Mina Liccione (extreme left) with fellow artists of the mixed-media theatrical production. Image Credit: Supplied

Dubai: Four UAE-based women are set to convey a powerful message revolving round the increasingly transient concept of ‘home’ in modern times through a telling theatre production that transcends people’s cultures, histories and geographies.

Comedian, tap dancer, writer and director Mina Liccione (of Dubomedy), who is originally from New York and has undertaken many visits to refugee camps in the Middle East with her Emirati husband, said it was these trips that set her thinking.

“As I spoke to people there, the topic of ‘home’ kept coming up. They no longer had an idea of where their home was. When I returned to Dubai, I met three other female artists - Farah Chamma, Dana Dajani and Victoria Amador - and we began to talk about the growing number of refugees and their sense of homelessness. Even as expats, it occurred to us that we are in a constant search for a place that feels like home. The conversation led us to pen a series of diverse monologues which we transformed into a mixed-media piece of theatre.”

Titled Invisible Cities: Words and Rhythms about a Place called Home, the production, which has had a pilot run in Dubai, will be presented by the College of Arts and Sciences Performing Arts Programme at the American University of Sharjah on September 21 and 22.

The monologues, based on true life experiences, are poignant. One of them Umm Noor by Mina tells the heart-breaking story of a Syrian mother who lost her daughter while journeying to a refugee camp in Jordan.

“This mum, whose husband had died in the war, fled Syria with her two daughters. She walked for a month and stayed trapped at the border for 60 days before she could set foot in a camp. Sadly, the younger of her two girls, aged just four, could not survive. But the woman lives on in the hope of securing a future for her other daughter,” recalls Mina.

“I live in this tent for nine months now. Just as my daughters lived in me for nine months … this is temporary. I will return one day. I keep my key. The key to our house that was my aunt’s before us and her aunt’s before her. I hold it in my hand every day,” says the character in Mina’s monologue.

Not everything is as heavy. In one comical piece, Mina talks of making a trip back to New York to surprise her family. But when she lands, she finds her phone is dead and wallet stolen. The Big Apple has changed so much, it is now an ‘invisible’ city. “Like it is for all of us expats, I could only see a memory.”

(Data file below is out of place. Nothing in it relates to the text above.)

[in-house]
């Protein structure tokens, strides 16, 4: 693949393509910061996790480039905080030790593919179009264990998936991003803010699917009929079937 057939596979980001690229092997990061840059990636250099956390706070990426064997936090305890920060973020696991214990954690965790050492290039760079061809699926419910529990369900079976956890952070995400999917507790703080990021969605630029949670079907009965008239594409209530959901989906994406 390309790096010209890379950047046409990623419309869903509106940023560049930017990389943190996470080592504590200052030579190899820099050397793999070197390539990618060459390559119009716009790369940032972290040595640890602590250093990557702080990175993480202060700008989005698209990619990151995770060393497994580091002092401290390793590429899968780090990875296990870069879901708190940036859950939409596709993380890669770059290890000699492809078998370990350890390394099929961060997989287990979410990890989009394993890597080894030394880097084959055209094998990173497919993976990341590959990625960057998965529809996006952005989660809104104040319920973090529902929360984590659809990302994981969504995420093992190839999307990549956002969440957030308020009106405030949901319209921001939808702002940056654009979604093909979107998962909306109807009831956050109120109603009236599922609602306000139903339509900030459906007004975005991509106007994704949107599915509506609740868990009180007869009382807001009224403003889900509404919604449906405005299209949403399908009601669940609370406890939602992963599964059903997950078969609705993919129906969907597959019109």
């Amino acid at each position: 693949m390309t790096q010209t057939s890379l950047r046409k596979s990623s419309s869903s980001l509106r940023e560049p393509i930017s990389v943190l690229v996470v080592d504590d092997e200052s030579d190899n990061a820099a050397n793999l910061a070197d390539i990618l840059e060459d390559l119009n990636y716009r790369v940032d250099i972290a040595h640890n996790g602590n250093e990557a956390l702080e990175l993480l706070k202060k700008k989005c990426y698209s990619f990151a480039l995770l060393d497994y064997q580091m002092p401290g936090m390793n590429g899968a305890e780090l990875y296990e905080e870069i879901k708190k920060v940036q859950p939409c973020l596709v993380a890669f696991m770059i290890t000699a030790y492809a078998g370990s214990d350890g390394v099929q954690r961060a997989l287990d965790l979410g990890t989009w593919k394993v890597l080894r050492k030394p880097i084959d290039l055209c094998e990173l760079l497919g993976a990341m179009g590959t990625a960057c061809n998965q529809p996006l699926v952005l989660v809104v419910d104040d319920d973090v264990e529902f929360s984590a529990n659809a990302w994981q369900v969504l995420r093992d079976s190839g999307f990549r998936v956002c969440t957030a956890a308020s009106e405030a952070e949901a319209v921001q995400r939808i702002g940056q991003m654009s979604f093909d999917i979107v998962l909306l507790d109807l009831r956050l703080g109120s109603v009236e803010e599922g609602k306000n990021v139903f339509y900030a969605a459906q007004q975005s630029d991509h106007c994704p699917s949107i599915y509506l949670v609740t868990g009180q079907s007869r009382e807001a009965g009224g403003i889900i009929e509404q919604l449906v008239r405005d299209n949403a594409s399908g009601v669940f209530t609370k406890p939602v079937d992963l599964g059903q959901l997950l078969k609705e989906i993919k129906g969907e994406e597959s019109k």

Dana’s piece revolves round her grandfather’s house in Jordan which has now been replaced by a skyscraper. For the Palestinian-American from Jordan who lives in Dubai, “Juddu’s home is now part of an ‘invisible’ city that lives in the imagination and nostalgia.”

Says Dana’s song The Quest Home: “I’ve been wandering on my own searching for a place to rest my bones and I’ve been thinking ‘bout my dreams and what they really mean to me now I’ve got something for you to see.”

Victoria, on her part, dwells on life as a ‘road trip’. “I’ve created a lot of homes. I’m the woman whose friend complained that she needed an address book just for me, because by her count, and this was 15 years ago, she had 34 addresses for me,” says the professor who is originally American, currently lives in Sharjah and plans to settle down in Scotland when she retires.

Farah, a Palestinian who has grown up in the UAE, speaks of a mother’s womb as being the first home. “This city is surrounded by water and you are carried. You melt in it, like a caterpillar in its cocoon.

What is the outer world when you are within?” asks her spoken word piece titled Embryo.

Mina said the 80-minute series has everything from the spoken word, comedy and narrative to short story, monologue, tap dance and music. There are layers of movement, video and live rhythmic accompaniment by Beatbox Ray and soundscape designer Ahmad Molham Makki. But at the end of it all, there is only one overriding objective: to remind people not to get trapped in the mundane aspects of life; to be thankful for what they have; to ask themselves what makes them feel at home; and whether they get enough of it.


WHAT: Invisible Cities

WHEN: Sept 21, 22

TIME: 8pm

WHERE: Arts Rotunda, Arts Building, AUS